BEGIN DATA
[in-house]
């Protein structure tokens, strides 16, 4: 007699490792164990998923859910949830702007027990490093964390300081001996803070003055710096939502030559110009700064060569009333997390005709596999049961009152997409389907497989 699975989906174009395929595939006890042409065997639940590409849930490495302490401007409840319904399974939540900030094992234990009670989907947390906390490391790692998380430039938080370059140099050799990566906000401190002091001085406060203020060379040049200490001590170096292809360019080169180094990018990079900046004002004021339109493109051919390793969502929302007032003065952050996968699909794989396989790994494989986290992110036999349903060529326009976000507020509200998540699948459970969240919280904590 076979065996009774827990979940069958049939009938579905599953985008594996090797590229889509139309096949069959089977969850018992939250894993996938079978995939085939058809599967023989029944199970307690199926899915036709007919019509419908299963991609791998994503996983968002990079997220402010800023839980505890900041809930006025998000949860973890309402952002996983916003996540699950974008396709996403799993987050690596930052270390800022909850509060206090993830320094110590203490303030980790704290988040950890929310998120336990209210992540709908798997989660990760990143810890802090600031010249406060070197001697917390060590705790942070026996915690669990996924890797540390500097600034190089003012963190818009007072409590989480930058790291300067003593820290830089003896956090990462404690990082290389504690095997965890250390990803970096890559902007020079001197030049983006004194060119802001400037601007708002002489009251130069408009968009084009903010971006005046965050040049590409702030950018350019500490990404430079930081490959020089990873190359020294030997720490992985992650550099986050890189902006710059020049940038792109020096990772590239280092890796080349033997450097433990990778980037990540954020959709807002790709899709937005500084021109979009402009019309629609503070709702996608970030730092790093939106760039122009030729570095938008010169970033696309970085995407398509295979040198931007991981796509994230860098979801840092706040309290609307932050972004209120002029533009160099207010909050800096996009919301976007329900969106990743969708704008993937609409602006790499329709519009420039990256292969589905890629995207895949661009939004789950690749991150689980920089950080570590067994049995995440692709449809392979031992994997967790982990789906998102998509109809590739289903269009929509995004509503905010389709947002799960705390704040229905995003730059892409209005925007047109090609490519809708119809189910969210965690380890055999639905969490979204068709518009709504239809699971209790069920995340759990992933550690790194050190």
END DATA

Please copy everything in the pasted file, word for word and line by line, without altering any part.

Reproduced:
[in-house]
């Protein structure tokens, strides 16, 4: 007699490792164990998923859910949830702007027990490093964390300081001996803070003055710096939502030559110009700064060569009333997390005709596999049961009152997409389907497989 699975989906174009395929595939006890042409065997639940590409849930490495302490401007409840319904399974939540900030094992234990009670989907947390906390490391790692998380430039938080370059140099050799990566906000401190002091001085406060203020060379040049200490001590170096292809360019080169180094990018990079900046004002004021339109493109051919390793969502929302007032003065952050996968699909794989396989790994494989986290992110036999349903060529326009976000507020509200998540699948459970969240919280904590 076979065996009774827990979940069958049939009938579905599953985008594996090797590229889509139309096949069959089977969850018992939250894993996938079978995939085939058809599967023989029944199970307690199926899915036709007919019509419908299963991609791998994503996983968002990079997220402010800023839980505890900041809930006025998000949860973890309402952002996983916003996540699950974008396709996403799993987050690596930052270390800022909850509060206090993830320094110590203490303030980790704290988040950890929310998120336990209210992540709908798997989660990760990143810890802090600031010249406060070197001697917390060590705790942070026996915690669990996924890797540390500097600034190089003012963190818009007072409590989480930058790291300067003593820290830089003896956090990462404690990082290389504690095997965890250390990803970096890559902007020079001197030049983006004194060119802001400037601007708002002489009251130069408009968009084009903010971006005046965050040049590409702030950018350019500490990404430079930081490959020089990873190359020294030997720490992985992650550099986050890189902006710059020049940038792109020096990772590239280092890796080349033997450097433990990778980037990540954020959709807002790709899709937005500084021109979009402009019309629609503070709702996608970030730092790093939106760039122009030729570095938008010169970033696309970085995407398509295979040198931007991981796509994230860098979801840092706040309290609307932050972004209120002029533009160099207010909050800096996009919301976007329900969106990743969708704008993937609409602006790499329709519009420039990256292969589905890629995207895949661009939004789950690749991150689980920089950080570590067994049995995440692709449809392979031992994997967790982990789906998102998509109809590739289903269009929509995004509503905010389709947002799960705390704040229905995003730059892409209005925007047109090609490519809708119809189910969210965690380890055999639905969490979204068709518009709504239809699971209790069920995340759990992933550690790194050190």